Note: This blog post was updated on Nov. 29 to reflect updates in South Carolina, Tennessee, and past event dates in North Carolina.
States around the Southeast are currently seeking public input on action plans for how to reduce climate pollution. The action plans are being led by state government agencies, funded by federal grants provided by the Inflation Reduction Act (IRA). This planning program is called the Climate Pollution Reduction Grant (CPRG) program and it is, in my opinion, one of the most exciting programs in the IRA.
The CPRG program is split into two phases: during the first phase, state and local government agencies undertake studies to identify the major sources of climate pollution within their jurisdictions and identify highest-priority actions to reduce emissions. Then the second phase consists of a competitive grant program in which states and local governments can apply for money to carry out the plans they developed in the first phase.
Nearly every state in the Southeast along with 13 local government agencies received grants from the federal government for the planning process to identify the biggest opportunities to cut climate pollution and create action plans. These plans must be written by March 2024, which means many of the agencies are now taking public input to help shape their plans.
Three state agencies currently have active calls for public input: North Carolina, Georgia, and South Carolina. If you are a resident of these states, please follow the directions below and share your thoughts with the agencies.
Tennessee has already concluded its call for public input. Also, tune back into this blog post later since we will share public input opportunities at the local government level as we are made aware of them.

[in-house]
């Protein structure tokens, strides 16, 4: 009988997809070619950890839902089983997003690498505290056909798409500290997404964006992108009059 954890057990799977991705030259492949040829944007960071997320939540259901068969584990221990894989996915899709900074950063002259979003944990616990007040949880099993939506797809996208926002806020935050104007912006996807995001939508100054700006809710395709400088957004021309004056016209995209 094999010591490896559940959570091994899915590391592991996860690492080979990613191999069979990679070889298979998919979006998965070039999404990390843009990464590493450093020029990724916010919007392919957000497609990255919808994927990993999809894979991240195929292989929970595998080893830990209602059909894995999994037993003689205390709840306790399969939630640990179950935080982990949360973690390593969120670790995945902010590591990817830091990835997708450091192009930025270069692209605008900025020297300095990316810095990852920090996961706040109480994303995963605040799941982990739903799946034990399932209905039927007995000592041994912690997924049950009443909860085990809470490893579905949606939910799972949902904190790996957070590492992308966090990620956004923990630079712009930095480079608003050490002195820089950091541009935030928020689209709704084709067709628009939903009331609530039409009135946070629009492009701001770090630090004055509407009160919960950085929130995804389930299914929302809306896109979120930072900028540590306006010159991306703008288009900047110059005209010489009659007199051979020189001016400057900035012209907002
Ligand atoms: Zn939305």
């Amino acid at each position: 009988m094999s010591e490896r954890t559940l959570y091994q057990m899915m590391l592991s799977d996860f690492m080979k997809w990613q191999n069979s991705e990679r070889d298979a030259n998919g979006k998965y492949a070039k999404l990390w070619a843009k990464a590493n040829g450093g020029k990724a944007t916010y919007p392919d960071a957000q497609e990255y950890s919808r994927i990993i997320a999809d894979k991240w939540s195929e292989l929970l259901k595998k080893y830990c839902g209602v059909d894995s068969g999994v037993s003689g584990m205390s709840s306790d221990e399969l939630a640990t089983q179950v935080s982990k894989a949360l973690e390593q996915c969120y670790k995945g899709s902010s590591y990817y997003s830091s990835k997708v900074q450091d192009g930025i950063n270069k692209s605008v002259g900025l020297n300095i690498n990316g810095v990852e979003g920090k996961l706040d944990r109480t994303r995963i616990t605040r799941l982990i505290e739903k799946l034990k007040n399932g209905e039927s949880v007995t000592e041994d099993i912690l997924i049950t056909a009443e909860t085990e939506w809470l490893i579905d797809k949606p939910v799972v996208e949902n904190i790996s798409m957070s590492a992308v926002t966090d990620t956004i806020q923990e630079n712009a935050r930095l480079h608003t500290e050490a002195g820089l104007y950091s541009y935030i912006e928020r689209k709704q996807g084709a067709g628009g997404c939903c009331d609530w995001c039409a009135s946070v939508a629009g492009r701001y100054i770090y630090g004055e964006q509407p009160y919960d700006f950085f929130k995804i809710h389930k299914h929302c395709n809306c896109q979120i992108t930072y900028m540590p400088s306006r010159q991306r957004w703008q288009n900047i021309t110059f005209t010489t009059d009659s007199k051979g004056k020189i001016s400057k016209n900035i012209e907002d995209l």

North Carolina’s Climate Pollution Reduction Grant is being led by the NC Department of Environmental Quality (DEQ). DEQ is hosting public information sessions about the state’s CPRG program in Morganton on Dec. 5, and online virtual sessions on Dec. 7 and (tentatively) Jan. 18. Please find details for these meetings on the DEQ CPRG webpage here. DEQ is also accepting comments and suggestions on how to best implement CPRG programs via email to [email protected].
Georgia’s Climate Pollution Reduction Grant is being led by the Georgia Environmental Protection Division (EPD). EPD currently has a survey and a request for information that are open for public participation. Check out the EPD CPRG webpage here and please fill out the survey and/or request for information!
South Carolina’s Climate Pollution Reduction Grant is being conducted through the Palmetto Air Quality Collaborative (PAQC), led by the SC Office of Resilience (SCOR). PAQC is currently collecting public input via the survey here, with responses due by December 22. The survey instructions say that it should take about 15 minutes to complete and most questions are optional. Indidivuals can also sign up to serve on a PAQC Action Team, described here.
Tennessee’s Climate Pollution Reduction Grant is being led by the Tennessee Department of Environment and Conservation (TDEC). TDEC’s public comment period has concluded.
Our communities’ abilities to effectively take action to stop harmful pollution must be informed by an understanding of where the biggest opportunities are for meaningful interventions. The Climate Pollution Reduction Grant program provides an opportunity for our state and local governments to develop clearer pictures of how to effectively address one of the greatest issues of our generation, and to build solid foundations for action. Please take a few minutes of your time and add your thoughts today to the states’ plans. And if you do, we’d love to see what you write! Share your comments with SACE by emailing me at [email protected]!